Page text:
The expansion of the various jihadi organisations is based on integrated layers of a political, economic and social presence. Increasing one’s social presence requires building one’s economic and political base as well. Thus, it should not come as a surprise to see the LeT/JuD network build bakeries in posh neighbourhoods in Karachi or maintain a fleet of over 2500 rickshaws in Lahore. It is also slowly building its influence in professional colleges, universities and among the educated urban middle and upper-middle class. People talk about how the LeT/JuD network holds study circles in higher educational institutions to recruit people. And it should not be forgetten that Hafiz Saeed himself represents the middle class and was a professor at the University of Engineering and Technology (UET), Lahore. Clearly, the outfit is not bothered about recruiting foot soldiers but well-placed people it could use for ideological conversion of the state at a higher level.

The Salafi militant network initially started in central Punjab with its Headquarter in Muridke. Today, it has established its influence in central Punjab and is slowly building influence in north and south Punjab. The more urban the area, the greater the chance of its conversion to the Wahabi ideology offered by the JuD. The outfit has a huge presence in Lahore and had, in the past decade or so, eaten into the influence base of the Jamaat-e-Islami in Lahore and even Rawalpindi. Allegedly, in 2006 Hafiz Saeed had a meeting with Maulana Masood Azhar of the Deobandi Jaish-e-Mohammad (JeM) in which both agreed not to challenge each other and respect boundaries. Since then, the peace deal has helped the Salafi ideology and outfit to grow. The LeT/JuD network in particular has used its closeness with the military to expand its influence in Punjab, Sindh and Balochistan. Sources claim that Hafiz Saeed has been collecting funds and recruiting men from central Punjab in the last 3-4 years for Balochistan. Interestingly, Al-Qaeda, which is another Wahabi network, has also expanded its presence in Balochistan, often invoking Baloch nationalism and inciting people to establish an independent, Wahabi-Islamic state of Balochistan. Terrorism, it is important to understand, does not follow a linear trajectory. Al-Qaeda, for example, fights the Pakistani state. However, its goals in Balochistan seem similar to the Pakistan state-friendly LeT/JuD network. One of the objectives appears to be to build a support base which could later be used to destabilise Iran.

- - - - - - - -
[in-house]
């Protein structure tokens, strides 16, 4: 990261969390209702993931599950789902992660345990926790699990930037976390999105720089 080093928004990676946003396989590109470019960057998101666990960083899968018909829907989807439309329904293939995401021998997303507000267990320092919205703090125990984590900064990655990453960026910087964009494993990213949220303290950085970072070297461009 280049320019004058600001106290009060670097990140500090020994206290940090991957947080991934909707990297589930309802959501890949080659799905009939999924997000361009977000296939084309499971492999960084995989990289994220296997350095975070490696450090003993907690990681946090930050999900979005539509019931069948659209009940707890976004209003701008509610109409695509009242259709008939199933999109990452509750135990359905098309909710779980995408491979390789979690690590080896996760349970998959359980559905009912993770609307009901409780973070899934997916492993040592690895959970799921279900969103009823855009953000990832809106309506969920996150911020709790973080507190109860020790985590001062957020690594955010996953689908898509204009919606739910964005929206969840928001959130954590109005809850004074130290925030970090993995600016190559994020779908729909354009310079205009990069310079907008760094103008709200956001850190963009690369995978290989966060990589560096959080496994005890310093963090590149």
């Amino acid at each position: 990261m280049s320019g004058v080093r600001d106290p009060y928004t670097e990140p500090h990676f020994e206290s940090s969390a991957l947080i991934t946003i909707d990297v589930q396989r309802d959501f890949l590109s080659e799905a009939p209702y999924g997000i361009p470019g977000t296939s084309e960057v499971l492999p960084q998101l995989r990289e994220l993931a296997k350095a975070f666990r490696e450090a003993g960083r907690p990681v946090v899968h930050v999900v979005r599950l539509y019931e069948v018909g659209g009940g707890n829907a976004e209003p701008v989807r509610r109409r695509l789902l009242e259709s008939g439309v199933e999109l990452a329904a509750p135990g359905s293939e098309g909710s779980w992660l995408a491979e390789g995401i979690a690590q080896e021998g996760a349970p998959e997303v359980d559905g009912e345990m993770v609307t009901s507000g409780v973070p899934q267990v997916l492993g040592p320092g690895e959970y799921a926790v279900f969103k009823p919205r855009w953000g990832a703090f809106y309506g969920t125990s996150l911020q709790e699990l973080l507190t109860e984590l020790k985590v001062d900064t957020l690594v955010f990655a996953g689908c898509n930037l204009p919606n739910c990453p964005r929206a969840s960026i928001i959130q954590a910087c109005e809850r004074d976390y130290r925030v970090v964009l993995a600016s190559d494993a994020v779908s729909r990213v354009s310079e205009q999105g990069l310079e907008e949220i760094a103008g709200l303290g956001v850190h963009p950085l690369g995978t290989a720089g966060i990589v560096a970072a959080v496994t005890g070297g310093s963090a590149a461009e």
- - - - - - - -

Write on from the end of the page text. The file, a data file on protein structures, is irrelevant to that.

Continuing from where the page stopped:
Courtesy: Dawn

The key challenge to the LeT/JuD network may not be from the Pakistani state but from the Deobandi militant outfits like the Sipah-e-Sahaba Pakistan (SSP), Lashkar-e-Jhangvi (LeJ), Jaish-e-Muhammad (JeM) and Harkat-ul-Mujahideen (HuM) that enjoy greater influence in north and south Punjab. People in these regions, essentially following the more popular Barelvi and Sufi Islamic orders, find it easier converting to the Deobandi ideology that challenges certain tenets of Barelvi Islam but is closer in thinking to it than Salafism. Therefore, as we discovered during recent field research in south Punjab, most Barelvis leaving their own belief system convert to Deobandism and not to the harder Salafism. It is the Deobandis that convert to Wahabi Islam as they are more prepared to adopt a harder and more conservative interpretation of religion.

The Deobandi outfits have an interesting relationship with the state and society. The various outfits seem to have greater traction among the lower and lower-middle class. Although even the SSP and LeJ are changing their class profile — their leaders are now from the middle and upper-middle class — the outfits are still unable to totally shun their traditional link with criminality. Contrary to the popular myth that the birth of the SSP, which is really the mother-ship for most Deobandi militant outfits, represented a class war between Shia feudal landowners and Sunni peasantry is far from true. Digging into the local history of Jhang, we found that Maulana Haq Nawaz Jhangvi, the founder of the SSP, had business links with the Nawabs of Sial that were a Shia family. This was the 1980s and both were involved in the drug business. Later, other prominent members of the landed and business elite from the area, including the Sheikh Akram family and the owner of Husnain Construction, aided Jhangvi to eliminate the influence of the Sials. It was a battle of the elite in which a lower class mullah and other ordinary folk were manipulated.